Now, add the cream, sea salt, and white pepper to the saucepan with the wine mixture. Bring to a boil and cook for 6-8 minutes, or until the liquid has again been reduced by about half. Reduce to very low heat.
Arrange the shucked and drained oysters in a baking dish. Spoon 1-2 teaspoons of the Chablis cream sauce onto each oyster, then dust with the slightest amount of cayenne pepper. Place the baking dish in the oven and bake for 4-5 minutes until the cream begins to turn golden at the edges.
Remove the baking dish from the oven, and using tongs, divide the oysters among serving dishes. Serve with chilled, but not cold, Chablis.
For the sauce:
1 roasted red bell pepper, chopped
1/4 c. Amontillado sherry
1 garlic clove, chopped
2 t. smoked paprika
2 T. heavy cream
2 T. olive oil
salt and pepper to taste
For the monkfish:
1 monkfish tail, cut into 1.5 inch thick medallions
flour seasoned with salt and pepper, for dredging
olive oil, for frying
First, make the sauce. Combine all the ingredients in a blender, puree until liquefied, and set aside.
Take each of the monkfish medallions and dredge in the seasoned flour, making sure to shake off any excess flour. Set aside. Heat a large, heavy bottomed frying pan. When it is hot, add a generous splash of olive oil. Once the olive oil is heated and covers the entire surface of the pan, add the monkfish medallions and cook for 2-3 minutes per side until slightly golden. Remove from heat when they are done.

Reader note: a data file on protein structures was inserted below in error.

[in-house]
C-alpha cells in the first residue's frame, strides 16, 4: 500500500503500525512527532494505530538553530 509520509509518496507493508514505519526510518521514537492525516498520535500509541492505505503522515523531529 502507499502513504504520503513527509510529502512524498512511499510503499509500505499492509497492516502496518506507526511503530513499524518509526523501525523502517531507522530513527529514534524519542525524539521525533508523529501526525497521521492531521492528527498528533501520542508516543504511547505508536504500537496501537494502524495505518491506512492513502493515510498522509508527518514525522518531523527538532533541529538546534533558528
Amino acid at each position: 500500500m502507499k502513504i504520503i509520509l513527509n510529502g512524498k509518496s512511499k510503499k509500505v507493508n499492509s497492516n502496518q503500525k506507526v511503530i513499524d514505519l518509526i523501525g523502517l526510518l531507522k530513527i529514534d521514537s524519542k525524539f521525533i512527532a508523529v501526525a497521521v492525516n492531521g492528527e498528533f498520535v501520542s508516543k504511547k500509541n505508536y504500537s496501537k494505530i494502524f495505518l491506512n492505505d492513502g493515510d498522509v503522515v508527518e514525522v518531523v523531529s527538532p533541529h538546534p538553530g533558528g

To serve, place 2-3 medallions on a plate and drizzle with the Sherried Roasted Red Pepper Sauce.
1 lb. dried farfalle
1 jar Classico Alfredo
1/2 cup champagne
1/4 cup frozen peas, thawed
2 T. capers
dash cayenne pepper
generous amount of coarsely ground black pepper
4 oz. smoked salmon, sliced into thin strips
1 jar caviar (no need to go expensive, American lumpfish works fine!)
Cook the pasta. In the meantime, combine the Alfredo, champagne, peas, capers, cayenne, and pepper in a large, heavy-bottomed saucepan. Heat over medium heat, stirring frequently, until the sauce begins to bubble slightly.